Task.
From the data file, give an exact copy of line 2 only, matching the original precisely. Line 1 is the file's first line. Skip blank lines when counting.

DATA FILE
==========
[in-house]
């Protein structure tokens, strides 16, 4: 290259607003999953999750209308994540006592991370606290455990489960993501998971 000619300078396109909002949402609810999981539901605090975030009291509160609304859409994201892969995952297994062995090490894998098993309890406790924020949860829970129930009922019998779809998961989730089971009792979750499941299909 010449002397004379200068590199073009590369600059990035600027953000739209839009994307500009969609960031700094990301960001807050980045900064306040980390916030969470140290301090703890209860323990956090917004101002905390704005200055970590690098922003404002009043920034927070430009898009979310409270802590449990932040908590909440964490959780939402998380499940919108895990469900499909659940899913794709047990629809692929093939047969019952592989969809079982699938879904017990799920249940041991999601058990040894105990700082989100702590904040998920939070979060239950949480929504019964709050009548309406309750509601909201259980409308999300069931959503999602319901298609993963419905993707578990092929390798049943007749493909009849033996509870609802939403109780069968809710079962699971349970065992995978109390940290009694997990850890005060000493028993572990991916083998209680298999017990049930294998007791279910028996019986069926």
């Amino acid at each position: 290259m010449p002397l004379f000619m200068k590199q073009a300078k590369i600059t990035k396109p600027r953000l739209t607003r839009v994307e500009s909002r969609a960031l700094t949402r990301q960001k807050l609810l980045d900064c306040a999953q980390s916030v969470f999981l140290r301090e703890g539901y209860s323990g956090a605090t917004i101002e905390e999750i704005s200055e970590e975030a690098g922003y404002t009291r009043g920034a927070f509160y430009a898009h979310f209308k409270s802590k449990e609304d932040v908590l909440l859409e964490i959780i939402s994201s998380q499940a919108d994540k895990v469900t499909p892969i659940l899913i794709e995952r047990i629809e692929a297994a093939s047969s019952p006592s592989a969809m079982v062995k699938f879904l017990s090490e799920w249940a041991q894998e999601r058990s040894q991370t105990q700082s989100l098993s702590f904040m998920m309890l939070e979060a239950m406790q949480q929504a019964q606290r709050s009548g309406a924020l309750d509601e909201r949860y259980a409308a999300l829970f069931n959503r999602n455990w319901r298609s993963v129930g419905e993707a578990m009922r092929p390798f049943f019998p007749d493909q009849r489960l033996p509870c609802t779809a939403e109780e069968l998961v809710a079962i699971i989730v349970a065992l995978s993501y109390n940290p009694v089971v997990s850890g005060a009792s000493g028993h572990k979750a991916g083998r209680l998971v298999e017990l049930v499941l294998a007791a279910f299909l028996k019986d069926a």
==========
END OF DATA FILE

């Protein structure tokens, strides 16, 4: 290259607003999953999750209308994540006592991370606290455990489960993501998971 000619300078396109909002949402609810999981539901605090975030009291509160609304859409994201892969995952297994062995090490894998098993309890406790924020949860829970129930009922019998779809998961989730089971009792979750499941299909 010449002397004379200068590199073009590369600059990035600027953000739209839009994307500009969609960031700094990301960001807050980045900064306040980390916030969470140290301090703890209860323990956090917004101002905390704005200055970590690098922003404002009043920034927070430009898009979310409270802590449990932040908590909440964490959780939402998380499940919108895990469900499909659940899913794709047990629809692929093939047969019952592989969809079982699938879904017990799920249940041991999601058990040894105990700082989100702590904040998920939070979060239950949480929504019964709050009548309406309750509601909201259980409308999300069931959503999602319901298609993963419905993707578990092929390798049943007749493909009849033996509870609802939403109780069968809710079962699971349970065992995978109390940290009694997990850890005060000493028993572990991916083998209680298999017990049930294998007791279910028996019986069926």